Don’t be a “Koch sucker”
This is a follow-up to the previous post: 10 biggest douchebags of 2009. Please join us now for our awards ceremony red carpet after party. It’s time to get down and get funky.
So who is behind the Tea Party movement? One of the big players is Americans For Prosperity (AFP). Who is behind them? One of America’s richest billionaires, a man by the name of David Koch. According to Wikipedia’s David H. Koch page:
In 1984, Koch founded Citizens for a Sound Economy. Koch also funds Americans for Prosperity, a conservative advocacy group that has recently used new media technologies and other efforts to create opposition to U.S. President Barack Obama‘s proposed health care reforms.
Yep, if there’s one thing the rich want, it’s more “prosperity.” When will the dude have enough to get by on?
In the previous post I wrote a bit about who’s behind the tea party movement. Big companies like Exxon and Philip Morris. So how does that translate to a group like Americans For Prosperity? Let’s take a look at the influence of tobacco. According to SourceWatch.org:
AFP advocates pro-tobacco industry positions on issues like cigarette taxes and clean indoor air laws. The name “Americans for Prosperity” will sound familiar to tobacco prevention policy advocates, as Americans for Prosperity worked around the U.S. in recent years to defeat both smokefree workplace laws and cigarette excise tax increases.
Americans for Prosperity opposed a proposed Texas smoking ban in 2005. According to the Fort Worth Star-Telegram, “A proposed statewide smoking ban appears all but dead, supporters acknowledged Monday as they waged a frantic battle to bring the bill up for a vote in the Senate. ‘I think the bill is dead,’ said Peggy Venable, Texas director of Americans for Prosperity, which opposed the legislation, arguing that it is an intrusion on private-property rights.” The strategy of portraying smoking as a “property right” can be traced to Philip Morris which, in the mid-1990s, introduced bills in state legislatures nominally to protect property rights as a means of fighting smoking bans. Venable called the smoke-free measure a “reckless expansion of government” that “set a dangerous precedent.” Although Venable did not testify against the bill directly on behalf of the tobacco industry, the Houston Chronicle reported in 2007 that Americans for Prosperity had, in fact, been underwritten by tobacco companies in other states.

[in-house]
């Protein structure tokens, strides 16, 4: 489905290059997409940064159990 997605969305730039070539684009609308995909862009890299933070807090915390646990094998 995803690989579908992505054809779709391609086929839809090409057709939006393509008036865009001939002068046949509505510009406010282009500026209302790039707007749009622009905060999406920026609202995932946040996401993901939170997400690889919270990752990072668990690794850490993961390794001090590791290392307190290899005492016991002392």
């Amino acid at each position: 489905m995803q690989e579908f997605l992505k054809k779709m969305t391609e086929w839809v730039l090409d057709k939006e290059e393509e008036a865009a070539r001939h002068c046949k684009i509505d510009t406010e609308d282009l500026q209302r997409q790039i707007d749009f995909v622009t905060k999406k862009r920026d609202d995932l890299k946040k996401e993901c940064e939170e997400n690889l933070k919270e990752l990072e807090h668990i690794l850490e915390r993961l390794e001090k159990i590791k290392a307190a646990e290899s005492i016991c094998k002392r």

Americans for Prosperity opposes smoking bans by using slippery-slope arguments (“Where will it stop?”) and erroneous arguments that smoking restrictions are economically damaging.
Americans for Prosperity (AFP) also opposed an Illinois state tax on cigarettes in 2008, claiming it would eliminate jobs.
AFP opposed a clean indoor air law in Washington, D.C. in 2006.
AFP opposed a clean indoor air law in Kansas City, portraying the issue as one of personal liberty and economics rather than public health.
I think there are a lot of really sincere and good people in the tea party movement and even in groups like AFP. Unfortunately I feel that most of them don’t even realize how they are being used as pawns in a big game of chess. Their desire for social change is being funneled into a direction they don’t even know. That’s a bit sad. Some call them teabaggers. For foot soldiers in the AFP movement, the phrase Koch sucker might be slightly more accurate.
And that’s all I have to say about that. At least for now. 🙂
Hidden camera politics is the new creepiness
All’s fair in love and war, correct? Today’s new creepiness: Video camera “stings” by your political enemies.
Now for only about $200 you can own your own video camera surveillance hat complete with USB cable! Yes, it’s that easy! That makes it so accessible any wingnut can make a go of it!
When TV news used the hidden camera trick to catch bad guy mechanics unnecessarily charging to replace new oil filters, that was not so bad. Those guys needed to be stopped and the people with the cameras were motivated mostly by journalistic standards.
When it is your political enemies, though, all bets are off. They don’t have any obligation or desire to adhere to basic principles of journalism.